If you're in the market for a new home, don't just look at what the current property taxes would be. Instead, step back and consider the bigger picture -- because the current tax rate may very well be increased significantly in the near future.

Many cities, counties, and states are facing budget crises, and as they desperately seek new sources of revenues, property taxes are likely to increase. So are fees charged for new construction -- which may translate to higher home costs.

In Odessa, Texas, property taxes recently jumped 4.6%. That's nothing, though, compared to Gloucester County in New Jersey, where the increase from 2002 to 2003 was more than 25%. In Massachusetts, meanwhile, a Boston Globearticle explains that "Massachusetts residents experienced the largest two-year increase in property taxes in a dozen years as cities and towns struggled to make up for a slowdown in state aid between 2001 and 2003." Atlanta is currently facing increased property taxes, as are Berkeley, Ca., and countless other municipalities.

So what's a would-be homeowner to do? Look for the inside scoop. Read through back issues of the local paper to familiarize yourself with your chosen town's financial health. Talk to local residents. Simple steps like these can help you avoid moving to a location with rickety finances, or one mired in fiscal shortfalls. Even if you end up still moving to the area, you'll at least do so knowing what to expect.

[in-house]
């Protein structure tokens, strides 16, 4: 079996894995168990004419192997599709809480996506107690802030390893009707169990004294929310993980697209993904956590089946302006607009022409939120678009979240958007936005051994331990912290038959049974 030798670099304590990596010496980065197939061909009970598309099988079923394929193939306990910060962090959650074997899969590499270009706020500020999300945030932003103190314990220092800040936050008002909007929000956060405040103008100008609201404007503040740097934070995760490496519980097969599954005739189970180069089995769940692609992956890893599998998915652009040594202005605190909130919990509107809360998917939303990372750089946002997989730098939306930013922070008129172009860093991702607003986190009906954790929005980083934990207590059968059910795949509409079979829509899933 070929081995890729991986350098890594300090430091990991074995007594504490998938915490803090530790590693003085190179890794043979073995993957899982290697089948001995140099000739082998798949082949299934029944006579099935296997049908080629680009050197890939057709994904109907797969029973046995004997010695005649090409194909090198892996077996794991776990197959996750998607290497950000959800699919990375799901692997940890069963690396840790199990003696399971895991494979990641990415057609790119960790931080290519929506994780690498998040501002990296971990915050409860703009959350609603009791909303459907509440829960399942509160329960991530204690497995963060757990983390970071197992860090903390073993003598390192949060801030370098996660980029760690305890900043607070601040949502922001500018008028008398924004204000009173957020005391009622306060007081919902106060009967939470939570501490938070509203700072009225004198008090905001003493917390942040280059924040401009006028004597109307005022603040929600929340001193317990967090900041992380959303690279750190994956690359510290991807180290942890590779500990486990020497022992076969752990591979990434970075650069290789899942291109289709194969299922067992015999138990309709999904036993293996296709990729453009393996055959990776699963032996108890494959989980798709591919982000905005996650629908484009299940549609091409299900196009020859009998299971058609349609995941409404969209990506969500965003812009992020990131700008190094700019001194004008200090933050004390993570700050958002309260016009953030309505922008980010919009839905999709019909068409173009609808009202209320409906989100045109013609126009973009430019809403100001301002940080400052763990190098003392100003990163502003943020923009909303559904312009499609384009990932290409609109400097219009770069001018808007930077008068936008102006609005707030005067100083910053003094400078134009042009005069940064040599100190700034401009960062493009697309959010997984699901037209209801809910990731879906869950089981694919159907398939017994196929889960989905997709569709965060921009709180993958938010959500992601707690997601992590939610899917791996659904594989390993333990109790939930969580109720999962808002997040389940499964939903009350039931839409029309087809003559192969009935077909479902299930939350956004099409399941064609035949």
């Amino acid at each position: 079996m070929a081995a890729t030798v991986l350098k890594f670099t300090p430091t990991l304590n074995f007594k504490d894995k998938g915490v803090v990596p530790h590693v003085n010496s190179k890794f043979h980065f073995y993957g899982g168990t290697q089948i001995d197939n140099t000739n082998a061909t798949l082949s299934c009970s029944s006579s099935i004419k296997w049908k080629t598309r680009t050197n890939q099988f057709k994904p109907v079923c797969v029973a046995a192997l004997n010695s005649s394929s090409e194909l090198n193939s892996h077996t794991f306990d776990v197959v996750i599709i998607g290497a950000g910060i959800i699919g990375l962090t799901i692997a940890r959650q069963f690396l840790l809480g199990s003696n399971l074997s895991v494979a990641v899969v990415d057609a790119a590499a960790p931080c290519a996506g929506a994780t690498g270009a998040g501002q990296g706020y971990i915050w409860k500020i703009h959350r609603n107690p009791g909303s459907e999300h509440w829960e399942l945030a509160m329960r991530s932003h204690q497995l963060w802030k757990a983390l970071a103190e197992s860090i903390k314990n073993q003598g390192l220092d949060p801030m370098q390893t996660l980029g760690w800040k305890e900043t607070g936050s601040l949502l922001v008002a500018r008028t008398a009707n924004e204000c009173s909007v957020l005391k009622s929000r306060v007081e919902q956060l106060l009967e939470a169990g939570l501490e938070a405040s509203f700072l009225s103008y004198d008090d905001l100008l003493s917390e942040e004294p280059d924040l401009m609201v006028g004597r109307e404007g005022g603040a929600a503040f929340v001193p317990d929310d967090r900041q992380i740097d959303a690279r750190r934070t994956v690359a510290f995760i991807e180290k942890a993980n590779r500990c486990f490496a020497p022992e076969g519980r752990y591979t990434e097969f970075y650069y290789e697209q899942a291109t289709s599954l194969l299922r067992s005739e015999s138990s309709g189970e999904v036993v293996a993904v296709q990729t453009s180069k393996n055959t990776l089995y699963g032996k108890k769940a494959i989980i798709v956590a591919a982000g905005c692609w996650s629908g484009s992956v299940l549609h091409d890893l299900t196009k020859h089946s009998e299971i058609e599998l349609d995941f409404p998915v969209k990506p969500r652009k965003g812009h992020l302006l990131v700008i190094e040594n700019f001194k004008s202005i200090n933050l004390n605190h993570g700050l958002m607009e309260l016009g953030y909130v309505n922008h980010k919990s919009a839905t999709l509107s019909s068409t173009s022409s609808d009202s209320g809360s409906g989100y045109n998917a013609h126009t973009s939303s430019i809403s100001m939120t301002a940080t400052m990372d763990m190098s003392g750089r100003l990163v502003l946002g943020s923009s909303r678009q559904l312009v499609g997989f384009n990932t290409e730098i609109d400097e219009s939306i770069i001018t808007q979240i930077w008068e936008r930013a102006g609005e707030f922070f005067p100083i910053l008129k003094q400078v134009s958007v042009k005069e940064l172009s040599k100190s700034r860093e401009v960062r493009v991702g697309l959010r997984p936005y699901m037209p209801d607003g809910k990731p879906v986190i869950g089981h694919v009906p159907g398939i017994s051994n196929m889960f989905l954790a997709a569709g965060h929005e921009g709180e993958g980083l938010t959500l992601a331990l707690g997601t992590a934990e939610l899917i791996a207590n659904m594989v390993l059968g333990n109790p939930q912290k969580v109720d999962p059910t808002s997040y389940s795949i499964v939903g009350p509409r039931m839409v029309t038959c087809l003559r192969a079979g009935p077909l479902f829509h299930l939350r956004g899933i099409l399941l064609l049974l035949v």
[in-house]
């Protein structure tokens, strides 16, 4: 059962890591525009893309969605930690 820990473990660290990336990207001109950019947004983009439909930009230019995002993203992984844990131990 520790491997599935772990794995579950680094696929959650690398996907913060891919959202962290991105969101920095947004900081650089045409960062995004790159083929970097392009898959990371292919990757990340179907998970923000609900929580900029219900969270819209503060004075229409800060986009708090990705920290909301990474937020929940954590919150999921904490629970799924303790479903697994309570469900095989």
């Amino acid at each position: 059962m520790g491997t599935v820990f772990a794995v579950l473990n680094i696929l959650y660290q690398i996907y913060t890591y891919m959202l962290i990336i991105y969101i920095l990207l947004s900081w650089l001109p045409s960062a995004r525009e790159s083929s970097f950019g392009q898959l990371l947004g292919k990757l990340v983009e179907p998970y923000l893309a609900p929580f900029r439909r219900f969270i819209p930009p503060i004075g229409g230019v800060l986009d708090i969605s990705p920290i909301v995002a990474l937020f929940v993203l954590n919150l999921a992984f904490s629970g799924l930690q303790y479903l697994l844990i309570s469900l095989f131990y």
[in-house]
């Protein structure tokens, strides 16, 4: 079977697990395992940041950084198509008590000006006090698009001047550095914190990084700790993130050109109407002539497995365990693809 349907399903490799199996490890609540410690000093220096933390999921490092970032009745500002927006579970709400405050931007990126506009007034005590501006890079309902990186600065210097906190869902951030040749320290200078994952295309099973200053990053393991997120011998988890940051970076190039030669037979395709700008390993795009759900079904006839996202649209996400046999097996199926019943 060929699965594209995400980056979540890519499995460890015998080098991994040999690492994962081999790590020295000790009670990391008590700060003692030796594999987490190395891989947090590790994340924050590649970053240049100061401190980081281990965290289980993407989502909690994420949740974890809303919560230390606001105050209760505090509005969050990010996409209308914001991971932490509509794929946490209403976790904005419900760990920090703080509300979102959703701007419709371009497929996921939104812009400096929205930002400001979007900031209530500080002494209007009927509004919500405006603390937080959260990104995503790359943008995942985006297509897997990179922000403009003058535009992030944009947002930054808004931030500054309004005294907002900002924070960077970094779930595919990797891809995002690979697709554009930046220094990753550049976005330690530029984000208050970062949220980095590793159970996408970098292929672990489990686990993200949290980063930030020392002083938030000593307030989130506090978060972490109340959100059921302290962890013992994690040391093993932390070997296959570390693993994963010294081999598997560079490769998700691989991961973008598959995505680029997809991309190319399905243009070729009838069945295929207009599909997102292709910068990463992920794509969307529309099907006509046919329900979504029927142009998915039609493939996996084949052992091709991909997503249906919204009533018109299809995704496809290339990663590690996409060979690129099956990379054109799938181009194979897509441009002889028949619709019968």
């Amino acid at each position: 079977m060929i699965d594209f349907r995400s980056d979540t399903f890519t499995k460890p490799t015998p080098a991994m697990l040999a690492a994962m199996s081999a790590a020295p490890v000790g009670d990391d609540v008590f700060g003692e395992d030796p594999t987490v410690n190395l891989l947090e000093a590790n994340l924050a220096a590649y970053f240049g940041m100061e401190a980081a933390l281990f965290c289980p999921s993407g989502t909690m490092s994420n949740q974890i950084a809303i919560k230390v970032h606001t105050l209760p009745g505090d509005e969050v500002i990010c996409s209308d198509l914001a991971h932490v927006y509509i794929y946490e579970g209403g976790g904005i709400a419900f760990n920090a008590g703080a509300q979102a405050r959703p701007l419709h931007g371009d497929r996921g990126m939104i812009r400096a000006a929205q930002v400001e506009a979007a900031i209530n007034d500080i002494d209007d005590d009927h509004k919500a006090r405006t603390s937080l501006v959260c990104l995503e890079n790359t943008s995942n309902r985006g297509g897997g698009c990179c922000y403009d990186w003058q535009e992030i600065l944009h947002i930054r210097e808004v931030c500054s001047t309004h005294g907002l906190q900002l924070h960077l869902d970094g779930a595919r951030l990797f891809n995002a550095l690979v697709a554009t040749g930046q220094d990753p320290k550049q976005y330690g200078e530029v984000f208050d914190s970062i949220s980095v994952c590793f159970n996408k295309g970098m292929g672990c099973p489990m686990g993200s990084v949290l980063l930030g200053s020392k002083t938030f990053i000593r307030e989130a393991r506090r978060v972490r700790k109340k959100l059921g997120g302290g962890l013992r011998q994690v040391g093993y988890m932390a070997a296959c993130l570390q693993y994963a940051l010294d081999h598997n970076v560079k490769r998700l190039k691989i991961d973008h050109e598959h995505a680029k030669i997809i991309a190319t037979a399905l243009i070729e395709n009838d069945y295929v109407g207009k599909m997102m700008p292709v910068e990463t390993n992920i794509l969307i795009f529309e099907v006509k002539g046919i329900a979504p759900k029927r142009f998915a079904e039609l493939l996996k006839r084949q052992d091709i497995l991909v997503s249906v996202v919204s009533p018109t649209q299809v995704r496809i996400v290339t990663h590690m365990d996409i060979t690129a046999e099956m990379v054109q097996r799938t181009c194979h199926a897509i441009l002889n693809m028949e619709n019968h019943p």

A final consideration is making sure that you can afford any major property tax increases. Some homebuyers buy as much home as they can afford, which isn't the smartest thing to do because you leave yourself little wiggle room, should taxes rise or major urgent home repairs become necessary.

In a CBS MarketWatch (NASDAQ:MKTW) article, Jeffrey DeBoer of the Real Estate Roundtable, a Washington lobbying group, noted that real estate generates about 70% of local tax revenues. The article also points out that "Unlike the federal government, states and local authorities generally must present balanced budgets ever year, returning money in the surplus times but forced to make cuts when times are tough."

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